What you need to know to get started.

Getting started with investing can be a daunting task. But like riding a bicycle or just about any other endeavor, you simply need to start small and build up your skills and experience from there.

Some might just jump in without getting started—others need to have guidance every step of the way. Every beginner has different comfort levels, but there are a few key things you need to know before you start putting your money to work.

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  • Item #1: Stocks are ownership claims on a business.

    It can sound like a pretty silly point to make, but many investors and traders often get so hung up on various issues like interest rates or trade wars that they forget the overall fact that what they’re buying is part of a business. The fact that it’s a piece of paper (or, today, a digital claim) that can fluctuate in value often seems far removed from that fact.

    But there’s a big mental different between buying just a piece of paper that may change in value (hopefully upwards!) and a piece of paper that represents part of a growing business. When you stay focused on the fact that an investment is an ownership stake, you take a different attitude towards making the right decisions that will grow your wealth over time, rather than look to flip a quick profit.

    Item #2: It’s okay to have losses. In fact, expect them.

    Most beginning investors are concerned with a loss. Here’s a fact: They’ll happen. Even great traders will lose half the time and still make money. That’s because they know that losses are inevitable, but they’ll have a policy for limiting their losses and letting their winners ride.

    When you first start investing, losses are even more important. They’re a key learning experience, and until you’ve put actual money to work and lost it, you won’t really know how you’ll react to it. When you factor in the cost of learning about losses early in your investment career, you’ll be able to offset it with better investment decisions in the future. But everyone has them, and, just like in baseball, nobody bats 1.000.

    Item #3: Don’t let analysis paralysis stop your investment plan.

    Investing requires a few key decisions at the right time. And many a potential investor has sat down, done their homework, and made a commitment to buy something—only to let the opportunity pass. One of the biggest mistakes investors can make, and one that typically causes beginning investors to call it quits, is this analysis paralysis that prevents them from making a decision and acting on it.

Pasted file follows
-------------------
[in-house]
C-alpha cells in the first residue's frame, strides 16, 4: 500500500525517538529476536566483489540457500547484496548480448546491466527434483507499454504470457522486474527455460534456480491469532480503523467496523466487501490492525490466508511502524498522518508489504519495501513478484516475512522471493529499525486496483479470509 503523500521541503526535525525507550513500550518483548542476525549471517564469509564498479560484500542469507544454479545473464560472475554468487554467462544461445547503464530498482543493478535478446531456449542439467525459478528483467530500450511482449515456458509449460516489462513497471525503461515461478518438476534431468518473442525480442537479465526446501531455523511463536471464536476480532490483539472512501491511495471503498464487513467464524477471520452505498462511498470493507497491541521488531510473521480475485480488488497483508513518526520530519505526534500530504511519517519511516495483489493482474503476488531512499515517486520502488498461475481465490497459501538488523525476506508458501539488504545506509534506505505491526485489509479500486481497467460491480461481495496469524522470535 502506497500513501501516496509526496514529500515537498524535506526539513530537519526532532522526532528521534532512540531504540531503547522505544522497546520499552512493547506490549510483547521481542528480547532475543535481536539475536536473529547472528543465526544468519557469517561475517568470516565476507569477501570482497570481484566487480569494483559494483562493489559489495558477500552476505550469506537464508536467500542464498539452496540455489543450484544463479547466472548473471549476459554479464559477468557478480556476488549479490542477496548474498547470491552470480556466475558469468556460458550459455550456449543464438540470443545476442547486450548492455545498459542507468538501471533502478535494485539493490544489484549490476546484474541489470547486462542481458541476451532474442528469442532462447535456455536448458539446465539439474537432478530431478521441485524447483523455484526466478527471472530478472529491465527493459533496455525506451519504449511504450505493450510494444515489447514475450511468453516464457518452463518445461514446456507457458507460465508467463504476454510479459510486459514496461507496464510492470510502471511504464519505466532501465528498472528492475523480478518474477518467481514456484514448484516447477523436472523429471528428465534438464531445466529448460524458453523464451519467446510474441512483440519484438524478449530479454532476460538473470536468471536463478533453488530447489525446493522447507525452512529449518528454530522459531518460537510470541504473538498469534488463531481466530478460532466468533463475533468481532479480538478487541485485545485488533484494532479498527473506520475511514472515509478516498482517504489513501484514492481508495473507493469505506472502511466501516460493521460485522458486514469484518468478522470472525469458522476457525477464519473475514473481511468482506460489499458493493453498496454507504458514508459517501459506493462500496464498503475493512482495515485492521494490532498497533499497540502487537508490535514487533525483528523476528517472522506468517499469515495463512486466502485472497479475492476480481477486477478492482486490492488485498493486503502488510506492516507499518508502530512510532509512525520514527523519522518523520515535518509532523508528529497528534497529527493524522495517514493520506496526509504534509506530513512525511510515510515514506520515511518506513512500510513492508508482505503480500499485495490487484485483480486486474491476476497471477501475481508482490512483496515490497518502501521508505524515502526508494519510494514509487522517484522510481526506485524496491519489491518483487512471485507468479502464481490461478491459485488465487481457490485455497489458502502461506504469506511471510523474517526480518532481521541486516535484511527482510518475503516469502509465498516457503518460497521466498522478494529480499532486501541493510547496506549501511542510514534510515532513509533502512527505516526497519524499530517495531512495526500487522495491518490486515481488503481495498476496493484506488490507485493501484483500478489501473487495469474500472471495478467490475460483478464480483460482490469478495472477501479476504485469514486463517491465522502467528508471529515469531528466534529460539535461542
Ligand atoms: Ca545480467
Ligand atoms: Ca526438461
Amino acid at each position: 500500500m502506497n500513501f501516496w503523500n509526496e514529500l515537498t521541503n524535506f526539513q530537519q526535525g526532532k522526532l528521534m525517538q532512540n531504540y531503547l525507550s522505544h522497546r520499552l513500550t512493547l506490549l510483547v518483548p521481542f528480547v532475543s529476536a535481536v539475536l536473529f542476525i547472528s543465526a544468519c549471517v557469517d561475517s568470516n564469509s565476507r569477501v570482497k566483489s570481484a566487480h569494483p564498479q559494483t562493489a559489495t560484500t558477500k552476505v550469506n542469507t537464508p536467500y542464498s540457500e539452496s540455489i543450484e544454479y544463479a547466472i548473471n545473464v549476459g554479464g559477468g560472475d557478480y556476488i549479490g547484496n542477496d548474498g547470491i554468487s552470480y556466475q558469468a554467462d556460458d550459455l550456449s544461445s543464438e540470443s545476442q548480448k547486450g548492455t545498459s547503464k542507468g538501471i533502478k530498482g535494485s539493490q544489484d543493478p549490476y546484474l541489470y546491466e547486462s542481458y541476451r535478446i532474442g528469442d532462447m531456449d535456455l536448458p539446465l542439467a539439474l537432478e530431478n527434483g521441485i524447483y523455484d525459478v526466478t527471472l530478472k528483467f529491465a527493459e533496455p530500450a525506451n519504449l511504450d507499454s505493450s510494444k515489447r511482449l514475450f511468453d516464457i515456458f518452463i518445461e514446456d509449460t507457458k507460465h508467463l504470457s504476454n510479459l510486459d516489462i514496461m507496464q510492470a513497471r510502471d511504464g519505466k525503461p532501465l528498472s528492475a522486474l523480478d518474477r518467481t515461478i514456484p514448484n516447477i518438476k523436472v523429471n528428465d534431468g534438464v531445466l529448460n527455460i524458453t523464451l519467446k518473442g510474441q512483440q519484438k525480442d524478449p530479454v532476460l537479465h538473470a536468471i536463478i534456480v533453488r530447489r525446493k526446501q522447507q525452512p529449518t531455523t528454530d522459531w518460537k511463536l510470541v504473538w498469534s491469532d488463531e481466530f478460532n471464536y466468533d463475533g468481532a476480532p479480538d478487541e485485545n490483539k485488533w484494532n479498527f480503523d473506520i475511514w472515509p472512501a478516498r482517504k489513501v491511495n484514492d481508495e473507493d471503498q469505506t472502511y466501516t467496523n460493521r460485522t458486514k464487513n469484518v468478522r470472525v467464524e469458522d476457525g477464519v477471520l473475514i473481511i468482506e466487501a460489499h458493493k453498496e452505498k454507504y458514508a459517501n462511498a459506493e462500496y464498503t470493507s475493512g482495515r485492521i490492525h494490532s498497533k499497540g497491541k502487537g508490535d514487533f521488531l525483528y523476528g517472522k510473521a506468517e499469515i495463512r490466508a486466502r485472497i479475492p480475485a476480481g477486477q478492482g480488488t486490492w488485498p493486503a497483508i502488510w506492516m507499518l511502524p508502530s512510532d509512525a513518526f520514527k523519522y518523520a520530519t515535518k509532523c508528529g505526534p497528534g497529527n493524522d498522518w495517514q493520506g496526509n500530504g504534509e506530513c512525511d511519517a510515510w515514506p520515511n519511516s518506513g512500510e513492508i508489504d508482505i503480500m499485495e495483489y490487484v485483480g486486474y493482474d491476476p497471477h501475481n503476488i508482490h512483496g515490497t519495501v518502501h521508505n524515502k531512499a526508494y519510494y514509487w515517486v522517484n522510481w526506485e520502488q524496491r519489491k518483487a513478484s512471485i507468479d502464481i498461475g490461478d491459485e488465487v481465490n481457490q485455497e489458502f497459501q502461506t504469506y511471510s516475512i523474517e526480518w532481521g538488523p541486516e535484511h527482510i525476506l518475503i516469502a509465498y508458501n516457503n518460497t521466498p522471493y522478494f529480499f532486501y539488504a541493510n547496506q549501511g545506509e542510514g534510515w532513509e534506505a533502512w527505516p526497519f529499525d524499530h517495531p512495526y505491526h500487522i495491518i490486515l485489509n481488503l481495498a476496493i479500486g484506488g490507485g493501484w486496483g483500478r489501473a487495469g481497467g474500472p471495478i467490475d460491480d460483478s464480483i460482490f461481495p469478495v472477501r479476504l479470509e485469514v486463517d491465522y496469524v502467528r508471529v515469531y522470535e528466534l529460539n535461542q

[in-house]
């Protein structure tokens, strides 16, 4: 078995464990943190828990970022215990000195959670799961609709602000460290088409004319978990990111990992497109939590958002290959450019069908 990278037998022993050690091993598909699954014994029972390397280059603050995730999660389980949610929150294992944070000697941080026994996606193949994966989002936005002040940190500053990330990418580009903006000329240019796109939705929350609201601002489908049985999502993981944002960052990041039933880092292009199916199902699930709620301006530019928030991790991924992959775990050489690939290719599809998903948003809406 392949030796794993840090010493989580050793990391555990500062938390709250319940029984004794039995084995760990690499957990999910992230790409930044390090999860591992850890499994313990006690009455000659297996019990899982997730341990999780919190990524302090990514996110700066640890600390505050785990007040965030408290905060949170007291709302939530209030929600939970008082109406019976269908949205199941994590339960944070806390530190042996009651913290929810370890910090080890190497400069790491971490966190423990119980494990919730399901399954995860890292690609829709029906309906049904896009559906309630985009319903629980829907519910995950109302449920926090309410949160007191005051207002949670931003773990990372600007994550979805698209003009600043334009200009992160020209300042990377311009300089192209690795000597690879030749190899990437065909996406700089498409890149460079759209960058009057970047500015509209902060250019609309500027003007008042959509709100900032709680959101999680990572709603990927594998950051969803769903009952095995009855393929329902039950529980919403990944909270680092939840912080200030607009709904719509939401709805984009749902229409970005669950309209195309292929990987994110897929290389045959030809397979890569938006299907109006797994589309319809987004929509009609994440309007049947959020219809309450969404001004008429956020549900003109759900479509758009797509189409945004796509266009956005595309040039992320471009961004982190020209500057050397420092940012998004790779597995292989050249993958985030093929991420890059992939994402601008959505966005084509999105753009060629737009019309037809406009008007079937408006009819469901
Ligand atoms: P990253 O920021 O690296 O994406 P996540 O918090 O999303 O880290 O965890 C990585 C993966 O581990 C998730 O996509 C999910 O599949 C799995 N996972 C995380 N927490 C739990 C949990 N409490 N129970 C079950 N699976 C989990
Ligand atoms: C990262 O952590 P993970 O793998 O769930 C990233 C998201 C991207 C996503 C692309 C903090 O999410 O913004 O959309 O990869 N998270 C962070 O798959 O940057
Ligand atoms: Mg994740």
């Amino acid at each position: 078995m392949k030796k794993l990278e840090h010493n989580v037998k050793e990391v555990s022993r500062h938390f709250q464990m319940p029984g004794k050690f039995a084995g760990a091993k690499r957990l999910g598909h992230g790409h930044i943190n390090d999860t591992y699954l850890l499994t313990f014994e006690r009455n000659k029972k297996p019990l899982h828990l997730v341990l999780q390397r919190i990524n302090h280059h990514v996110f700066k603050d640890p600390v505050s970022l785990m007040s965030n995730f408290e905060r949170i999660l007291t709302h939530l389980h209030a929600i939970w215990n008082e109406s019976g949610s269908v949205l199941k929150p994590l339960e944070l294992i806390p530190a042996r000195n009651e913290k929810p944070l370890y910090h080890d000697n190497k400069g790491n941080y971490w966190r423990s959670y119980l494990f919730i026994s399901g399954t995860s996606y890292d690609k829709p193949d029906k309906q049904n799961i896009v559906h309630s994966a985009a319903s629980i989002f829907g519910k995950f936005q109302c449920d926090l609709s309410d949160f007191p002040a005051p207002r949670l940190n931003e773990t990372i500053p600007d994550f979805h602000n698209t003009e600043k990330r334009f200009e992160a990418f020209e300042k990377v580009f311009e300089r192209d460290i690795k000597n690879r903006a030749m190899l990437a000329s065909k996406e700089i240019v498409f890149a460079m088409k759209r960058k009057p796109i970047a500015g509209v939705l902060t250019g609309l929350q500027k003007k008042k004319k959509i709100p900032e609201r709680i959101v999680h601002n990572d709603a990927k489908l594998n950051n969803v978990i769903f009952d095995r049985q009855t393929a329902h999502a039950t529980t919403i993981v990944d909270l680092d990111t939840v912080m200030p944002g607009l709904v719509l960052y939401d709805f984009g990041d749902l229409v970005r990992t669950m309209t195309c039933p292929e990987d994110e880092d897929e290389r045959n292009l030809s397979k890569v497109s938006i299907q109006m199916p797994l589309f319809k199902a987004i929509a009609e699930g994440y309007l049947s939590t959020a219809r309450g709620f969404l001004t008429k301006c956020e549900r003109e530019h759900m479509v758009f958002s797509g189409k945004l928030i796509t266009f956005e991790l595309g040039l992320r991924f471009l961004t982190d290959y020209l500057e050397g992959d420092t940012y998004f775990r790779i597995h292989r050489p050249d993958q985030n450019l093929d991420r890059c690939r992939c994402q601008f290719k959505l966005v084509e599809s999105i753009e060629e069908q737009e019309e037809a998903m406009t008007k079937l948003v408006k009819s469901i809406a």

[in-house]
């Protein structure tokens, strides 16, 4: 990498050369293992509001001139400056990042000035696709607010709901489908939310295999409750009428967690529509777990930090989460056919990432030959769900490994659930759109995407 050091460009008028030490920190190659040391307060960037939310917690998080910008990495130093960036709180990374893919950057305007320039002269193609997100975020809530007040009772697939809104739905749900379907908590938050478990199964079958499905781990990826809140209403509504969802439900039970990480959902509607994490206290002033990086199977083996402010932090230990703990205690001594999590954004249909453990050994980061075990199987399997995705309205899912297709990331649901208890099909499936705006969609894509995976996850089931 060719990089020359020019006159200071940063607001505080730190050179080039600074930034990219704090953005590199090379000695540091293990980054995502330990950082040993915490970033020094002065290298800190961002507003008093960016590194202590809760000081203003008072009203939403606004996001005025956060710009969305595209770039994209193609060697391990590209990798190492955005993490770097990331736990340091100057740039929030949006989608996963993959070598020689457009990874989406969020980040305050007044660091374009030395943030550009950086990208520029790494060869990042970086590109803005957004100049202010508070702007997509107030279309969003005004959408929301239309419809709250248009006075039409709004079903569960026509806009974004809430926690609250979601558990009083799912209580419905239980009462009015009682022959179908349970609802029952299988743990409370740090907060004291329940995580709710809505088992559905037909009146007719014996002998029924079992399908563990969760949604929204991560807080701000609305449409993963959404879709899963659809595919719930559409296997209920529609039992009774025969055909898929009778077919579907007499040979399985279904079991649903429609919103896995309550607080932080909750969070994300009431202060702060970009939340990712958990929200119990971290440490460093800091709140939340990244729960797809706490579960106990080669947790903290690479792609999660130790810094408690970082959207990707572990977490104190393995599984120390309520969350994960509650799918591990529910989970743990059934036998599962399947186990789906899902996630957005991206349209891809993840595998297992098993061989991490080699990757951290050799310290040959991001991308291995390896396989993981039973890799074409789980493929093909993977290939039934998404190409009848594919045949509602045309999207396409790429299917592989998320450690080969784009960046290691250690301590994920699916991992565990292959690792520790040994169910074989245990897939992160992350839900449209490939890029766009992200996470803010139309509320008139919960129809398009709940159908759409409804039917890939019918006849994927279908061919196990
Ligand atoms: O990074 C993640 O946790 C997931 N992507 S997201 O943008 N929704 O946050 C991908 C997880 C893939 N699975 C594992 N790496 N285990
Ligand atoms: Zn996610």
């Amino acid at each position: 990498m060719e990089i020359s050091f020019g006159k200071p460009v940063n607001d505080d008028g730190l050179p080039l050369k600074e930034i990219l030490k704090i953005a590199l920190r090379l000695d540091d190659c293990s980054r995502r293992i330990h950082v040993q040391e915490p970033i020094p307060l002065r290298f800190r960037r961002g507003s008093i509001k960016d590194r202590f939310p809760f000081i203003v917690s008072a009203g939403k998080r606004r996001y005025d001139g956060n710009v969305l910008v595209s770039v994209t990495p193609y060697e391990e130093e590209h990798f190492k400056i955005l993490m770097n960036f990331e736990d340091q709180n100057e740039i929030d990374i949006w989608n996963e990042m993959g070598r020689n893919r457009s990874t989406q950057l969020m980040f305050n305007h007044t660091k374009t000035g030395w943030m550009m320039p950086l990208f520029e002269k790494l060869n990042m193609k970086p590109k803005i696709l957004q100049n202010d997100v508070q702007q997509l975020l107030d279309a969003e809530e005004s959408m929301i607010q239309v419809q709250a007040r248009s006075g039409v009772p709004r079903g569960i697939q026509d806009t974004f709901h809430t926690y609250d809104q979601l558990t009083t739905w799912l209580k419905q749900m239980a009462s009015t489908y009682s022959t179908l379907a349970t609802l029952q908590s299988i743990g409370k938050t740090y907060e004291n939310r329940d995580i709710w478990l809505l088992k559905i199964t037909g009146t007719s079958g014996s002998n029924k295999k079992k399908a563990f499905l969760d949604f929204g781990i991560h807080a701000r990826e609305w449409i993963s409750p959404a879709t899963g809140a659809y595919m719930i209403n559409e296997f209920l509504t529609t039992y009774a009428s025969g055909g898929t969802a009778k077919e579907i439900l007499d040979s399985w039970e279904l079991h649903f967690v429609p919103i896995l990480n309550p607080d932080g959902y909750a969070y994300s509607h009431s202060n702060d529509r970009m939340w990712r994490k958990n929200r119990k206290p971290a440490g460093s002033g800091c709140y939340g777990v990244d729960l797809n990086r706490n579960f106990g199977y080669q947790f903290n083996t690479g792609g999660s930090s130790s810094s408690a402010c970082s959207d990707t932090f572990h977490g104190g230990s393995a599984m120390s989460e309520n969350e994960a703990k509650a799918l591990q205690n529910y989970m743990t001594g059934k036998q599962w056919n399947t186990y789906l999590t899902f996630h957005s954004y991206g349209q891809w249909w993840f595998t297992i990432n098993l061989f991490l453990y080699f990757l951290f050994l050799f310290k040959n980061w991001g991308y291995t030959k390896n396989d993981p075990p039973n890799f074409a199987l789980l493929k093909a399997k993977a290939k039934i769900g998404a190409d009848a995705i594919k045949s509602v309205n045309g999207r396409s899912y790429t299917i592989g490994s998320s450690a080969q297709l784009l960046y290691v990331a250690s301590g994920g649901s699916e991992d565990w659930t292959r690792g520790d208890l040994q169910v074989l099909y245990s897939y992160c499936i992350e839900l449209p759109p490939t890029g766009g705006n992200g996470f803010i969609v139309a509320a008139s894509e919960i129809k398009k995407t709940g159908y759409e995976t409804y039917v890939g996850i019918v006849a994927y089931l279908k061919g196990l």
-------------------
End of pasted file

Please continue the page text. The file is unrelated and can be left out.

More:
If you’re following some basic investment rules like diversifying your portfolio, cutting your losses short and letting your winners ride, there should be no hesitation over any one trade, much less your entire portfolio. But the fact of the matter is, for many investors, making no decision is a problem—and one that’s worse than making a bad decision. A bad decision can be fixed, but making no decision remains a problem.

    Item #4: Know the basics before getting started.

    Some investors are so keen to get started that they just throw money into a great idea they heard about rather than do their research.

    But there’s a lot to know. We’ve already covered that a stock is a form of equity, an ownership stake in a company.

    Here are a few more key items to remember:

    A bond is a loan you make to a company rather than taking an ownership stake. The bondholder doesn’t get more money if the shares go up, but they get a guaranteed return and they’re the first in line for company assets in the event of bankruptcy.

    Options contracts don’t hold any ownership stake, but they can allow you to control 100 shares of a stock for far less than buying 100 shares outright. That makes it akin to a leasing agreement, and also acts as a form of leverage.

    A Final Word

    Starting investors typically either act too conservatively—sometimes even failing to pull the trigger and make an investment—or dive right in without reviewing the basics. The world of investing is infinitely complex and dynamic, with millions of changes every day. It’s okay to have some trepidation, but knowing the fundamentals and how to invest will help you get started and avoid the major mistakes that can derail a portfolio that’s just getting started.



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